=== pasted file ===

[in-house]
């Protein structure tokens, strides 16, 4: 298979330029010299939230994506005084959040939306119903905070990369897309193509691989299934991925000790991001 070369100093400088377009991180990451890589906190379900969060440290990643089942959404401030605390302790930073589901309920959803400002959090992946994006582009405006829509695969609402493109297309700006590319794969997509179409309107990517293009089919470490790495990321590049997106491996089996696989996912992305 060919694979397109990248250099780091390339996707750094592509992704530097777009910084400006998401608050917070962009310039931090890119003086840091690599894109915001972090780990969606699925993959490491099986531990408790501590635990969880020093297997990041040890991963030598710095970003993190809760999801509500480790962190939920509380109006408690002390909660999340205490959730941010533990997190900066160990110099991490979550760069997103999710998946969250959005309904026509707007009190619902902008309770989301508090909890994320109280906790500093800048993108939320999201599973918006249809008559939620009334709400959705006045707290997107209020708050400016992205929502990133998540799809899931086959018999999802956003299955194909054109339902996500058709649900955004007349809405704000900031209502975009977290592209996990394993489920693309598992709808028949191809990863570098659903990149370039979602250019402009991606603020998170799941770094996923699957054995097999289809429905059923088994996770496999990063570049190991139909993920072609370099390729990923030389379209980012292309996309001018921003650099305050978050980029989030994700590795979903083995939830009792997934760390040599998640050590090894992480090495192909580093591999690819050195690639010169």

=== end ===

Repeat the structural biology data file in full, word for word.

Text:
[in-house]
């Protein structure tokens, strides 16, 4: 298979330029010299939230994506005084959040939306119903905070990369897309193509691989299934991925000790991001 070369100093400088377009991180990451890589906190379900969060440290990643089942959404401030605390302790930073589901309920959803400002959090992946994006582009405006829509695969609402493109297309700006590319794969997509179409309107990517293009089919470490790495990321590049997106491996089996696989996912992305 060919694979397109990248250099780091390339996707750094592509992704530097777009910084400006998401608050917070962009310039931090890119003086840091690599894109915001972090780990969606699925993959490491099986531990408790501590635990969880020093297997990041040890991963030598710095970003993190809760999801509500480790962190939920509380109006408690002390909660999340205490959730941010533990997190900066160990110099991490979550760069997103999710998946969250959005309904026509707007009190619902902008309770989301508090909890994320109280906790500093800048993108939320999201599973918006249809008559939620009334709400959705006045707290997107209020708050400016992205929502990133998540799809899931086959018999999802956003299955194909054109339902996500058709649900955004007349809405704000900031209502975009977290592209996990394993489920693309598992709808028949191809990863570098659903990149370039979602250019402009991606603020998170799941770094996923699957054995097999289809429905059923088994996770496999990063570049190991139909993920072609370099390729990923030389379209980012292309996309001018921003650099305050978050980029989030994700590795979903083995939830009792997934760390040599998640050590090894992480090495192909580093591999690819050195690639010169």